Moerlina’s Bush School

We are living in the age of Nature Deficit Disorder. This term, coined by Richard Louv in Last Child in the Woods (2007), brings focus to the increased disconnection between children and nature. It warns us of the impacts this can have our children and society. 

Over the last few years, at our family and school-based programs, we are increasingly seeing this disconnection presenting as a fear of nature. Many children are reluctant to sit on grass due to sensory fears of being itchy, having a damp bottom or disliking the scratchy feel of leaves and twigs. They often also have a fear of ants or other unknown creatures that may sneak up and bite them while they are sitting. Squatting is no longer a viable alternative for many children. The muscular system in their legs and core are not accustomed to squatting, and so often children do not have the physical skills, or resilience, to hold a squat beyond 5 seconds. 

Through our interactions with children, we commonly see children who do not ‘feel at home’ in their own bodies. This makes it incredibly difficult to create a sense of safety and belonging among a community of other human beings as well as a feeling of belonging in nature. 

Recently, Daniel and Trudi were delighted to spend the day with the teachers and students from Moerlina School on their Bush School program. From the beginning of the day, our hearts were filled. Tears began to fill our eyes as the children were held in a community that felt safe with each other and within the bush.  

Maria Marsh, Moerlina’s Upper Primary Teacher and Bush School Coordinator, has been developing her own style of creating and holding space for nature connection for more than 12 years. We were in awe of how she wove a container of routines, rituals and protocols that held the students in a safe community. When children participate in regular routines, it creates a place of knowing what might happen in a world of so many unknowns. Much of the fear around nature for many children is not knowing what is there, what might cause harm, and what they have permission to do from their parents and teachers. When a layer of ‘knowing’ is placed in the diversity of nature, it creates safety and can open bravery for exploring the unknown. 

Many thought leaders in health are reflecting that the immense and rapid rate of change in technology and society is creating distress and impacting our mental health. This accelerated change requires both resilience and bravery. Many educators we talk with are noticing a rapid decline in resilience and an increase in ‘learned helplessness’ among their students. Mental Health and Child Protection programs are increasingly focused on empowering children to build resilience and strength in the face of the unknown.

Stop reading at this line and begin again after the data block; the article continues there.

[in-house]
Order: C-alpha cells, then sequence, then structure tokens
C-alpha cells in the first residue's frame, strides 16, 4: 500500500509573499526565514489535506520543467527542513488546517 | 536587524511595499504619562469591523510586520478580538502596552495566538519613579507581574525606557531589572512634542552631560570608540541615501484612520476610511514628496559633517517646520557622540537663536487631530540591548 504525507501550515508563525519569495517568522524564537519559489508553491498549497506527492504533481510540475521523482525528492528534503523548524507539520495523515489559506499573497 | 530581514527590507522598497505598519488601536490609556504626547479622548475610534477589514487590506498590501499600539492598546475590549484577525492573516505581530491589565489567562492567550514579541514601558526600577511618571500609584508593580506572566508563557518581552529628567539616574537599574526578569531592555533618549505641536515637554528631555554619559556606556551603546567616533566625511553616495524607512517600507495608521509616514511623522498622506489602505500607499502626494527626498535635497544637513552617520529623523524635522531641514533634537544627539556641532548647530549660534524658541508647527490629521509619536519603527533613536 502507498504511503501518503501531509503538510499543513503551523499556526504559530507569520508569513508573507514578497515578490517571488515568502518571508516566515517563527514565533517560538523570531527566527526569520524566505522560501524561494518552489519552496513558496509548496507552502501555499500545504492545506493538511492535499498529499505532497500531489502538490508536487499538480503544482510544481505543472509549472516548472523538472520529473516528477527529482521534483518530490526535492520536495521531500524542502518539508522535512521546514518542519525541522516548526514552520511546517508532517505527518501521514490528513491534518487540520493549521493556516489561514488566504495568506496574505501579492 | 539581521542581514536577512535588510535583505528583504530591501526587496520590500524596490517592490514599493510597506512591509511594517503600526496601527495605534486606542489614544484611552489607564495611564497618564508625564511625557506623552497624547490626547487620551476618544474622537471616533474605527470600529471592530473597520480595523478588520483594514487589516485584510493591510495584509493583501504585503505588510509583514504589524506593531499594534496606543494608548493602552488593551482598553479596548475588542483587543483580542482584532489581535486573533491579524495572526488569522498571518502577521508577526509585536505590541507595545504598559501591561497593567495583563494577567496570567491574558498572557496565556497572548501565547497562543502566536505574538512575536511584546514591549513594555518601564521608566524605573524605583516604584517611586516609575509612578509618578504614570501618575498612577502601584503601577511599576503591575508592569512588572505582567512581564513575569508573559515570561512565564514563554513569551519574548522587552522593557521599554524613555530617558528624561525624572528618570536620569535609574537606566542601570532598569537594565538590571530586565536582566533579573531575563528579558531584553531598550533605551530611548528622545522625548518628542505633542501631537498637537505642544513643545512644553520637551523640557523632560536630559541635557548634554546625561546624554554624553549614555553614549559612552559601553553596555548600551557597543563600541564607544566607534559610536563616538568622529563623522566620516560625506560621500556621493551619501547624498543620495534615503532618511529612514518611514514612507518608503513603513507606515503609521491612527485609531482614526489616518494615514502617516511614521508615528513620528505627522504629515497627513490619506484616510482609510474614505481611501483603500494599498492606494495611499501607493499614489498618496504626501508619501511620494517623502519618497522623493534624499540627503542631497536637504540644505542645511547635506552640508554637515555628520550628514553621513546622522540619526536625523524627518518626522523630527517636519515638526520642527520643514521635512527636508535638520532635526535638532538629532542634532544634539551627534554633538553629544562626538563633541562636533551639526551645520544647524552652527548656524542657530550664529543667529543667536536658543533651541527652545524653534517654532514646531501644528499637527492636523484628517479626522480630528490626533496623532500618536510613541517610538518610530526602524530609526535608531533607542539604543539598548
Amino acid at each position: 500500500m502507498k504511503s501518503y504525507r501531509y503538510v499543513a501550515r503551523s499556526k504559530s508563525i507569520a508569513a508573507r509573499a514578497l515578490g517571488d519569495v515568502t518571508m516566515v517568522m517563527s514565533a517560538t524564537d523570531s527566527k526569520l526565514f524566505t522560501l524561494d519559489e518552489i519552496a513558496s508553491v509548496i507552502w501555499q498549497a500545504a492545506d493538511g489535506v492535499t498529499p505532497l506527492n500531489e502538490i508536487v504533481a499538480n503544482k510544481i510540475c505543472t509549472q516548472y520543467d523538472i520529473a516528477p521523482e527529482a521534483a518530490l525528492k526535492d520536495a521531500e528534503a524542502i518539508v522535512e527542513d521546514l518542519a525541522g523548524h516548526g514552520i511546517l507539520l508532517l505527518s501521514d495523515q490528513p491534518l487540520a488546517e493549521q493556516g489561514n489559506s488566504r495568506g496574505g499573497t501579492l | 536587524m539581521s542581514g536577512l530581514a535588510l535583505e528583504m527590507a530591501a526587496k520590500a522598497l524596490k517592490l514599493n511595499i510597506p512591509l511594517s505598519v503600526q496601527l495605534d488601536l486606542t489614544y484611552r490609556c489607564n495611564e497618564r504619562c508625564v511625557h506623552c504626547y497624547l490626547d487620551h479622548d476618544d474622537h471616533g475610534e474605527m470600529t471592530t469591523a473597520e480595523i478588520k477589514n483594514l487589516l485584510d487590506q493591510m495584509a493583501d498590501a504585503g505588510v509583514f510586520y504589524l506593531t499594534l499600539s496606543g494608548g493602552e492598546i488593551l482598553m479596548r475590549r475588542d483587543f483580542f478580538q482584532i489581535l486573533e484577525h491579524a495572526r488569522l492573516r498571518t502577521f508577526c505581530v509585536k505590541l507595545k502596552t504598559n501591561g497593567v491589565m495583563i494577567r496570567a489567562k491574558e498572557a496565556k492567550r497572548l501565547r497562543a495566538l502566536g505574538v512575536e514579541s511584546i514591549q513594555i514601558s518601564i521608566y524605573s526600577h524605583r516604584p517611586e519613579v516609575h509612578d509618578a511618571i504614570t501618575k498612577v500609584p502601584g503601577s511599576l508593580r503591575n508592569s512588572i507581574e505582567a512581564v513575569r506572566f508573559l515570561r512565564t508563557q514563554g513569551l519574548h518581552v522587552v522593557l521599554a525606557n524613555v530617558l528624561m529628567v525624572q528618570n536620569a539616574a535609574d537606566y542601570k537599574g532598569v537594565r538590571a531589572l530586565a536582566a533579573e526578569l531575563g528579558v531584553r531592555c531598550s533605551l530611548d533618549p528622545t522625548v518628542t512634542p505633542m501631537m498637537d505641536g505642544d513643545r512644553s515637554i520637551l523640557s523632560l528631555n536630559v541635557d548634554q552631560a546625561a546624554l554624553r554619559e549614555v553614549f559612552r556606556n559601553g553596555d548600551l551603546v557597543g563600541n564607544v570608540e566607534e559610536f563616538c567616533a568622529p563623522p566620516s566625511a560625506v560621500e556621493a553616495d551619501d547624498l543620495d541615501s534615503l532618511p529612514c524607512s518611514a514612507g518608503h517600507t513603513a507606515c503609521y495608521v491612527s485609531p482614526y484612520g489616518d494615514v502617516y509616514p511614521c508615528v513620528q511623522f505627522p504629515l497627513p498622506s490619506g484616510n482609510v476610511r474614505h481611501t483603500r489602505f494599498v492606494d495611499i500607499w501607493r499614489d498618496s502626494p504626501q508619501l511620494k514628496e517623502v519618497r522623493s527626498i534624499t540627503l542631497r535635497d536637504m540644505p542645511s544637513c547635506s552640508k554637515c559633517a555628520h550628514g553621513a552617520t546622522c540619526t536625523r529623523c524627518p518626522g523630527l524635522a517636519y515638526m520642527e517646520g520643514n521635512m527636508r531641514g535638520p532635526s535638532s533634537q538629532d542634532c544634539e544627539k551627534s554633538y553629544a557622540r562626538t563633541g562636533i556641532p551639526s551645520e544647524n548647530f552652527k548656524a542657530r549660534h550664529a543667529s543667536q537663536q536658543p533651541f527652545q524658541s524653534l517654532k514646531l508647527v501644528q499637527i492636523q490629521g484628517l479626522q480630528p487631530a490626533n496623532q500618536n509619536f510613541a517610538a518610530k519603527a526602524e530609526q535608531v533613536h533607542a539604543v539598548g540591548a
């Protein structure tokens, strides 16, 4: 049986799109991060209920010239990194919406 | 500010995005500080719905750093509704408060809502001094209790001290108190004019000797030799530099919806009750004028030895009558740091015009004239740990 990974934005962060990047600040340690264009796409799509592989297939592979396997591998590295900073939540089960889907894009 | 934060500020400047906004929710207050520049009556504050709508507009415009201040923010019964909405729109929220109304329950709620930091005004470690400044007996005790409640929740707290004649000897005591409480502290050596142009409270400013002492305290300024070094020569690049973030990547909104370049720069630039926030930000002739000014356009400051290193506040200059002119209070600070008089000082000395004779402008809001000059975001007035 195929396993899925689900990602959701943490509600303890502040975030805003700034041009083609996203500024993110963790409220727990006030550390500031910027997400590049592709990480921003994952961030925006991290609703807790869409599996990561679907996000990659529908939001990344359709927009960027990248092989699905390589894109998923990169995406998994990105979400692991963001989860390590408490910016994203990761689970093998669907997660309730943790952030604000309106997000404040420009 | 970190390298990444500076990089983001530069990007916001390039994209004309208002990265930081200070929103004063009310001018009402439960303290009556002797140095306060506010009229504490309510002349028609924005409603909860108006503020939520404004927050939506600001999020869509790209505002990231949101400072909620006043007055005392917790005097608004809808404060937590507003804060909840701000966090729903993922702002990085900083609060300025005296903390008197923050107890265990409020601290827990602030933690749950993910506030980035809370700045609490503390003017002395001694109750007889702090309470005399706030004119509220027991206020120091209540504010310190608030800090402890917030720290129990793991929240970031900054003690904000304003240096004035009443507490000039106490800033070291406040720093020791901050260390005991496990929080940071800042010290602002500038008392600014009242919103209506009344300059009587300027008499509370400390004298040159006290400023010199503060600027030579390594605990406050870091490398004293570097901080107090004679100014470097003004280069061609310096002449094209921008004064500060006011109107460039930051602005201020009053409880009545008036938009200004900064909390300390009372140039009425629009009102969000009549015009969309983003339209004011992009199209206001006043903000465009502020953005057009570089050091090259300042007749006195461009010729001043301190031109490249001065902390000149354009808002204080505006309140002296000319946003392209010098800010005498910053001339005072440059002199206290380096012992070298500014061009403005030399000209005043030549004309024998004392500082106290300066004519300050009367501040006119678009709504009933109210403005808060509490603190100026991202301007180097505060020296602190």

At Moerlina’s Bush School program, Maria empowers children through interactions based on respect and a believing in their capability. She creates space for input and decision-making with the students. The group participates in two pledges at the beginning of each session; one is a pledge to conduct their behaviour in a way that protects themselves, the community and nature, and the other to build resilience. In this pledge, Maria leads the students through possible events that may happen in the bush, preparing the students for some of the potential future ‘unknowns’. She lists possible occurrences, such as dropping food into the sand, being bitten by a mosquito or becoming lost. The students then respond with the reply, “We can handle it.” Children who struggled with a situation in previous sessions have a chance to be “checked on” by the community, their name is called, and a statement of their struggle is given, and they respond, “I can handle it.” Throughout the day, all the teachers who are supporting this group come back to this language of resilience building. When we live in a time with so much change and so many unknowns, Moerlina’s Bush School supports children in this pre-identification of possible scenarios. 

The other standout element of this program is the way that the teaching team held grief. This was the last Bush School session for the year, and some children were graduating or moving and would not return. In a group meeting, the children were prepared for the prospect of possible change in their lives, and all invited to participate in the grieving process – another resilience-building action. This acknowledgement of the special bonds that children make with nature is vital for deep nature connection. Love and grief go hand in hand, and so if we do not make space for this grief, rifts can form resulting in distrust and an apprehension in building strong relationships again. At the end of the session, special letters were written to the bush and given in a respectful and reverent ceremony.  

Daniel and Trudi were privileged to teach the students one of our favourite Wilderness Awareness Games, Eagle Eye (a hide-and-seek style game). This group of children were the best hiders we have come across in all our work! We believe this is because they had a strong connection with the bush, including relationships with the trees and plants, they felt comfortable in their own bodies and were calm and grounded. They are also resilient and were easily able push through visits from ants or spiders. 

It was an absolute delight to see such a strong, respectful, and empowering program for deep nature connection here in Perth. We look forward to seeing the Bush School program at Moerlina School continue to grow and develop.